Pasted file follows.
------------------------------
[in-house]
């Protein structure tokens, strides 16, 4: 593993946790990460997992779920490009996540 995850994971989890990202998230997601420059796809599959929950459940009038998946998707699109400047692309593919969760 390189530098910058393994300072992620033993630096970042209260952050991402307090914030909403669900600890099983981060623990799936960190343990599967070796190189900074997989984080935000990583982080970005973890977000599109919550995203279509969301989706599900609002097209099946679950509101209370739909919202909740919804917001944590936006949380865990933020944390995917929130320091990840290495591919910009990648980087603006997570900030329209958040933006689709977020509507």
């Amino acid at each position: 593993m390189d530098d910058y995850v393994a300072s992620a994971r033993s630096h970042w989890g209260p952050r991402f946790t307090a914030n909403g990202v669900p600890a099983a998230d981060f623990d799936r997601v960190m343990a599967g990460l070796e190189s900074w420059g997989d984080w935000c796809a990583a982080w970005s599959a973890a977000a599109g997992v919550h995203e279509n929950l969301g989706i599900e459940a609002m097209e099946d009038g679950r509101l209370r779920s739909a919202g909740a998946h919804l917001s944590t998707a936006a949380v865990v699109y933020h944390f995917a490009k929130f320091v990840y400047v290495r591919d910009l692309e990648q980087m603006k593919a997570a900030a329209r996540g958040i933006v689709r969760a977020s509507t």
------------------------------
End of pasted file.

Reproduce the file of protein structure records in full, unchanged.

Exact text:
[in-house]
């Protein structure tokens, strides 16, 4: 593993946790990460997992779920490009996540 995850994971989890990202998230997601420059796809599959929950459940009038998946998707699109400047692309593919969760 390189530098910058393994300072992620033993630096970042209260952050991402307090914030909403669900600890099983981060623990799936960190343990599967070796190189900074997989984080935000990583982080970005973890977000599109919550995203279509969301989706599900609002097209099946679950509101209370739909919202909740919804917001944590936006949380865990933020944390995917929130320091990840290495591919910009990648980087603006997570900030329209958040933006689709977020509507």
């Amino acid at each position: 593993m390189d530098d910058y995850v393994a300072s992620a994971r033993s630096h970042w989890g209260p952050r991402f946790t307090a914030n909403g990202v669900p600890a099983a998230d981060f623990d799936r997601v960190m343990a599967g990460l070796e190189s900074w420059g997989d984080w935000c796809a990583a982080w970005s599959a973890a977000a599109g997992v919550h995203e279509n929950l969301g989706i599900e459940a609002m097209e099946d009038g679950r509101l209370r779920s739909a919202g909740a998946h919804l917001s944590t998707a936006a949380v865990v699109y933020h944390f995917a490009k929130f320091v990840y400047v290495r591919d910009l692309e990648q980087m603006k593919a997570a900030a329209r996540g958040i933006v689709r969760a977020s509507t």